Would You Like Butter With Your Cake?

I got a call from a lady whose daughter is allergic to a few things, one of which was milk, so we were talking about whether I'd be able to make her wedding cake or not. During the conversation she mentioned that the bride could eat the cake and icing from a local grocery store, and she knew that it had butter in that. I told her that no, it actually didn't (I know they use a whipped crisco-creme icing from a tub), and she said that she could also eat their pound cake. That kind of threw me, because if she could eat pound cake then she should be able to eat butter, but if she's allergic to milk she shouldn't be able to even do that, right?

(This particular bakery shall remain nameless, but if you live in the area you'll know immediately who I'm talking about. Enough said. If you're not from the area, all you need to know is that this particular grocery store has a bunch of local fans who shriek about how great the cakes from this place are, and I've spent the time that I've lived here gritting my teeth when people talk about their "whipped cream" icing. I know that it's whipped shortening, but you can't tell people that, they don't want to hear it. I've had their cake at a few kids' birthday parties, and I have to say it's barf-a-licious. I wouldn't buy one.)

So on with my story... I know that most grocery store bakeries use cake mix and shortening-based icings, but I did assume that butter is involved in part of the baking process. It's cake, after all, so there should be butter in it SOMEWHERE. I thought that this needed some investigation.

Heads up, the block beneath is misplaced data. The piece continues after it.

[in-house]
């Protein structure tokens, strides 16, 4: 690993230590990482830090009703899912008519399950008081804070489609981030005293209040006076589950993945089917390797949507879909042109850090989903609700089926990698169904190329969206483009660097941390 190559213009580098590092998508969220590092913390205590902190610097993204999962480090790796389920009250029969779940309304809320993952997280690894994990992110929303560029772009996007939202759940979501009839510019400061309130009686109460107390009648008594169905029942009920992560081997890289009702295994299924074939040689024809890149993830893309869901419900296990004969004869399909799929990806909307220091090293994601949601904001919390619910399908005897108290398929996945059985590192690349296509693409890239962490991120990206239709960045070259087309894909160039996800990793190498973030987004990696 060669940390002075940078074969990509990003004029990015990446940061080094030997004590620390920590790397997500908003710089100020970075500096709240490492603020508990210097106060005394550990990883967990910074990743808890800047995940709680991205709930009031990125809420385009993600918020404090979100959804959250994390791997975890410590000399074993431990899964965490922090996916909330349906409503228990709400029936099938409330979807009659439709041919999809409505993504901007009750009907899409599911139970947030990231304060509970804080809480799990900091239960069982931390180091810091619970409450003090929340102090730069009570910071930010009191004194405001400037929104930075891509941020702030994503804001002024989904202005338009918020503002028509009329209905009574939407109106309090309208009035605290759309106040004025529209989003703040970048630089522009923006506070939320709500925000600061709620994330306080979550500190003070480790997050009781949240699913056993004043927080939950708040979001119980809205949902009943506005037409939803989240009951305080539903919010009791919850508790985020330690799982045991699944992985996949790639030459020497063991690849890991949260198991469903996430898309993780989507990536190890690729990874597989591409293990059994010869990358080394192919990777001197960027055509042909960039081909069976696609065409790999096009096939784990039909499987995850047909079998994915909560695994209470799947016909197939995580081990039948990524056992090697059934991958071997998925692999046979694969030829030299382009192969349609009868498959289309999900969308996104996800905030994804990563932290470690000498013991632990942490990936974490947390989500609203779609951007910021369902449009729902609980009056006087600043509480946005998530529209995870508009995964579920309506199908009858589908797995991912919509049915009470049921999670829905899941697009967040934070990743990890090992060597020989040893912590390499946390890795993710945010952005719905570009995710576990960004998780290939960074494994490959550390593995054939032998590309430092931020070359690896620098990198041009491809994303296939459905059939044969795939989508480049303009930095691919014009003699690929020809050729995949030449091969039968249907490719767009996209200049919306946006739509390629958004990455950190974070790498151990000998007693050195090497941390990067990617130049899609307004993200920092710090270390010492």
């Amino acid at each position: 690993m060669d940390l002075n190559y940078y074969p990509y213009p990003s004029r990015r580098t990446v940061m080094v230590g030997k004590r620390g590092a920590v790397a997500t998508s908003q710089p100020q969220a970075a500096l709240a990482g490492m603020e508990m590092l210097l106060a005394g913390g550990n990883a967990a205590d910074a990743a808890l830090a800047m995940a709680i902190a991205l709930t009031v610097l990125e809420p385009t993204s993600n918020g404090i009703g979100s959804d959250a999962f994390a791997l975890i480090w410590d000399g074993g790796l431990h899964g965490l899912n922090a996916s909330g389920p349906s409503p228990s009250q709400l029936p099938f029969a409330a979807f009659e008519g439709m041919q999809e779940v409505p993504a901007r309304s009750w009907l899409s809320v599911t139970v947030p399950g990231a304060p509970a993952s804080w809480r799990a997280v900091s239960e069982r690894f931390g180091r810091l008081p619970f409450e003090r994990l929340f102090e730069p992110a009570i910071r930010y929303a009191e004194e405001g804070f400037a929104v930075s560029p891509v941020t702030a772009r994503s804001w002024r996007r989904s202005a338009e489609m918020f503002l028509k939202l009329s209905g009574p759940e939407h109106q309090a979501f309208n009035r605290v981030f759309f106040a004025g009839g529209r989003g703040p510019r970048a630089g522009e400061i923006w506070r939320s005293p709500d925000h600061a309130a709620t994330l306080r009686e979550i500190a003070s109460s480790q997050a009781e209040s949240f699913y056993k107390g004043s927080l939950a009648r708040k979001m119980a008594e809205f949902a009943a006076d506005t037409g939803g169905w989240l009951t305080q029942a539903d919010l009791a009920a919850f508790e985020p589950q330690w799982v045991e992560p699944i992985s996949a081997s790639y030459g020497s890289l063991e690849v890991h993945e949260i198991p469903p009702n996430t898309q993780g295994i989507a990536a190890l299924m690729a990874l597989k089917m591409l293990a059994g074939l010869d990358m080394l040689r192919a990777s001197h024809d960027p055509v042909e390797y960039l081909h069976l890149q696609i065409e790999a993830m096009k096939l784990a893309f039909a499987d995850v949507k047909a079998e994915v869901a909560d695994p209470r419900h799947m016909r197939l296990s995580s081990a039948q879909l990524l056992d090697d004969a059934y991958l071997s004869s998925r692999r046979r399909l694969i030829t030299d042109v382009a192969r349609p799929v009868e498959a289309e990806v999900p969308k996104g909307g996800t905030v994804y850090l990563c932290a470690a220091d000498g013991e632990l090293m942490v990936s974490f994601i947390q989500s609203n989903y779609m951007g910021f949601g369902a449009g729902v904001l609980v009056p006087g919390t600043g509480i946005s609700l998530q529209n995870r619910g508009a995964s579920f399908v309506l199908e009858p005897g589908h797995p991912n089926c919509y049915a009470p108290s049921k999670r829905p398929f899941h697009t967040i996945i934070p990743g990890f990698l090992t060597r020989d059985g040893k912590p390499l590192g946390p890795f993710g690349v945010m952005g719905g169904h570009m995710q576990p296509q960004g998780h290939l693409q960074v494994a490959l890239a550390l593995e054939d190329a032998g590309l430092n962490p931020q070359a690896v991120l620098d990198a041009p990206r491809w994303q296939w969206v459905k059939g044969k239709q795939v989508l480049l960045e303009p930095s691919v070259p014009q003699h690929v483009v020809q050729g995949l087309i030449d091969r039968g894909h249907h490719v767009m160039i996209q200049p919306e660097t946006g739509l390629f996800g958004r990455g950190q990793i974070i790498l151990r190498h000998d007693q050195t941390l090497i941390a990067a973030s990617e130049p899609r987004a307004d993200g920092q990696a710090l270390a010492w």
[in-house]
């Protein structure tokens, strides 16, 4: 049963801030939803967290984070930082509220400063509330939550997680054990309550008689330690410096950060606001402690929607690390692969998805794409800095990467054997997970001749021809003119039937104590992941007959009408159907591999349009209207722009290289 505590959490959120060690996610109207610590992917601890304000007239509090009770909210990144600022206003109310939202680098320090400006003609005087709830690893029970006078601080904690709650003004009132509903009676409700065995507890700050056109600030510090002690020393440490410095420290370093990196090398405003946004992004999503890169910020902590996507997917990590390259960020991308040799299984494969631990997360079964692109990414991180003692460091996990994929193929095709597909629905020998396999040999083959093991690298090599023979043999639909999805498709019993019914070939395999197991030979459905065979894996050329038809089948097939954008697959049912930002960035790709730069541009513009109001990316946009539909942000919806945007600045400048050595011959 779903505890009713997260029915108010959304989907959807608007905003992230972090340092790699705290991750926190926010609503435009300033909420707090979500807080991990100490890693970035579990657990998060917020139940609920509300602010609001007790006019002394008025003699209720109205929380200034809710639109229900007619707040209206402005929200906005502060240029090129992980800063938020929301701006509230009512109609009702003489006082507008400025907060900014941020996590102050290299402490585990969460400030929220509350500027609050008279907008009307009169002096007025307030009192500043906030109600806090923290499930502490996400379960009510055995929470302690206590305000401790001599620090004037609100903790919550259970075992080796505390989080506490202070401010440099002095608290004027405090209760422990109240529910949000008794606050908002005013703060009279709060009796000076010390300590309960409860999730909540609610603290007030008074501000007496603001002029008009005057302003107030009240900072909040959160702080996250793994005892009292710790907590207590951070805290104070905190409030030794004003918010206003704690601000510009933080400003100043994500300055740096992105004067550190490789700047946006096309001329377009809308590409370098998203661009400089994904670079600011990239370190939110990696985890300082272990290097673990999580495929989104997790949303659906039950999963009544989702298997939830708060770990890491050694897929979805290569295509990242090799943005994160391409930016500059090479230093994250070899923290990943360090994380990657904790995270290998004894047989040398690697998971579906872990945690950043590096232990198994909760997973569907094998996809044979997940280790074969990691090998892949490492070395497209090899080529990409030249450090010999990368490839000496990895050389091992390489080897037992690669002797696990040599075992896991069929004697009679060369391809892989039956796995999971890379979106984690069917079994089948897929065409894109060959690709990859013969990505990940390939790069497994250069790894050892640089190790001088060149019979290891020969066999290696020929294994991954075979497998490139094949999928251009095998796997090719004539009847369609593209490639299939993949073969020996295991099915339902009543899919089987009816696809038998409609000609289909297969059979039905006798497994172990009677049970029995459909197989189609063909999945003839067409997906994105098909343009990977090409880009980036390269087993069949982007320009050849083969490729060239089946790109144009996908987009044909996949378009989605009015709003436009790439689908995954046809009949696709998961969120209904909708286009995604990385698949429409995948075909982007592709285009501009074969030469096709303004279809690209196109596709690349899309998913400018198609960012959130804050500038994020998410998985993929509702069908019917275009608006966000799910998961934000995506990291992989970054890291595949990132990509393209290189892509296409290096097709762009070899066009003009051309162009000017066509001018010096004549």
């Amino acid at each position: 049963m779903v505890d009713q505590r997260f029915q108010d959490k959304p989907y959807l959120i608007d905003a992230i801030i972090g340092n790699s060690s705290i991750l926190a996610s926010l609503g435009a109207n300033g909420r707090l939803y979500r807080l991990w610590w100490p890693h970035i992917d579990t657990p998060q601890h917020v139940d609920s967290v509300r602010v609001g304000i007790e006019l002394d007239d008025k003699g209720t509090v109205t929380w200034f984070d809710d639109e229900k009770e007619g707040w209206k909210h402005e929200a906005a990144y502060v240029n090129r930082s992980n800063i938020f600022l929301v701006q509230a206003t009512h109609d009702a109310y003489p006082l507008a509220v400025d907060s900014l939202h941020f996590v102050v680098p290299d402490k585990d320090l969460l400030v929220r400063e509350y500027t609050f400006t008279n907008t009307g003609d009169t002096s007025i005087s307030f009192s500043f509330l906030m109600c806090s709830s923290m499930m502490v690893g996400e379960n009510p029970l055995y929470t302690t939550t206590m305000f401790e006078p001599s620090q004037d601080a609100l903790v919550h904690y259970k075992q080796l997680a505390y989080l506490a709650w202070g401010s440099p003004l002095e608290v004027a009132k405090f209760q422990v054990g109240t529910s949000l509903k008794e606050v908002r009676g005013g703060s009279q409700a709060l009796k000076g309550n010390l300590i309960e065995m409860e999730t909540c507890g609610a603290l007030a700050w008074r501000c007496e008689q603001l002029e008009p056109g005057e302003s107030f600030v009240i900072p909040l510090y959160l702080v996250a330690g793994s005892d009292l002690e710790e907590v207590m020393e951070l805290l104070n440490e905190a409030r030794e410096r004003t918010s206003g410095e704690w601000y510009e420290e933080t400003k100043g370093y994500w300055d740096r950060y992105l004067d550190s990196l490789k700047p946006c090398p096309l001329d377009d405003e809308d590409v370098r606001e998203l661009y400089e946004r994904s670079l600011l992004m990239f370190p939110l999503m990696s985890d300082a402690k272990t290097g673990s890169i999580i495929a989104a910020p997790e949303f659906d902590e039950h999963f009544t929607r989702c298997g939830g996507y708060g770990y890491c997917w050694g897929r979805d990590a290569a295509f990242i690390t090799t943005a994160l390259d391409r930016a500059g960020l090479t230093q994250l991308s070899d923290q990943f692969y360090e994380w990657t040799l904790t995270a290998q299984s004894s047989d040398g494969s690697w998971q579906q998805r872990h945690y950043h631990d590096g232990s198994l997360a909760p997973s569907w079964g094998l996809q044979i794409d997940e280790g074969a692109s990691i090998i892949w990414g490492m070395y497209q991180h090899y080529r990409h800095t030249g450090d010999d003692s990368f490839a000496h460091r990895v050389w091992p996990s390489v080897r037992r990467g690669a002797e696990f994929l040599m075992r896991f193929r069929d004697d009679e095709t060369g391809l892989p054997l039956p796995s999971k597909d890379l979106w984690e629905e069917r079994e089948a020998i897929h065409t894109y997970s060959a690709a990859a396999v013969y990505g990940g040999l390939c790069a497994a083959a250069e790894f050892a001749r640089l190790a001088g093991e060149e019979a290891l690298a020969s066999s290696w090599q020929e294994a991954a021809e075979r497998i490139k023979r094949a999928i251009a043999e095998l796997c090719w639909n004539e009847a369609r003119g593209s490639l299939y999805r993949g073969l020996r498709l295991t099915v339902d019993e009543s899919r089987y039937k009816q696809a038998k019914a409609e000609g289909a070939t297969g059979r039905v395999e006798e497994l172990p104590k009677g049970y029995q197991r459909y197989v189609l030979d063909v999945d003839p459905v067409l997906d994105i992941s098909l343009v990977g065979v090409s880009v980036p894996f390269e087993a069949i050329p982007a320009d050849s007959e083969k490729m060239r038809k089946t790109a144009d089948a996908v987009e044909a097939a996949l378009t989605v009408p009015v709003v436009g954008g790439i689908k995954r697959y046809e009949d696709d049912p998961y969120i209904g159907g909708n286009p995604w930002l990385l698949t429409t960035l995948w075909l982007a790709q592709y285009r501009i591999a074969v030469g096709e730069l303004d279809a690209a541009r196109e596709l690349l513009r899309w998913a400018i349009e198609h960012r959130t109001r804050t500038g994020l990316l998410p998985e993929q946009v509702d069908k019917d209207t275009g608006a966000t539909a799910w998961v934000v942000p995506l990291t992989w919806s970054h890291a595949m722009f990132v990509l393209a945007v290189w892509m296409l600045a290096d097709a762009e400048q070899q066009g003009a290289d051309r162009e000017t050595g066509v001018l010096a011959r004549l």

I happened to be at a big warehouse store that night, so I checked the labels on the cakes in their bakery. No butter in sight in ANY of their cakes or icing, only palm oil and other shortenings. Another warehouse store did have a butter pound cake, but the butter was prominently listed on the label like it was some kind of a selling feature, or a treat for the customer. Huh?

So I took the plunge and went to actually buy a pound cake from the store we had been talking about (shudder). A quick check of the label showed that it didn't have any butter in it, just soy and cottonseed oils and natural and artificial flavorings (butter flavor, I assume.) What the heck? We're talking about pound cake, people. That NEEDS to have butter in it! I also checked their iced cakes, and there was no butter listed there either. Hello, crisco-creme!

I brought the thing home, and did the unthinkable...I tasted it, and spit it out into the garbage can about five chews later. It was like a nasty, dense twinkie kind of flavor, and even a half hour later I still have a chemical taste in my mouth. Even my husband, who has never been known to refuse a baked good regardless of its origin, took one bite and threw the rest of his piece out. My daughter said it tasted like salt. I'll probably be able to get rid of it by giving it to my son, who's a teenage food vacuum, but if not, the birds will be getting some so-called cake this afternoon.

I'd always been kind of surprised when people came to tasting appointments and acted like this was the only time they'd ever had cake and icing that tasted good, but now I understand. It's a sad state of affairs when people think of grocery store cakes and mixes as the standard...Now excuse me, I need to go brush my teeth, I can still taste that "cake."
 Kara Buntin owns A Cake To Remember LLC in Richmond VA, and cake supplies online at www.acaketoremember.com and www.acaketoremember.etsy.com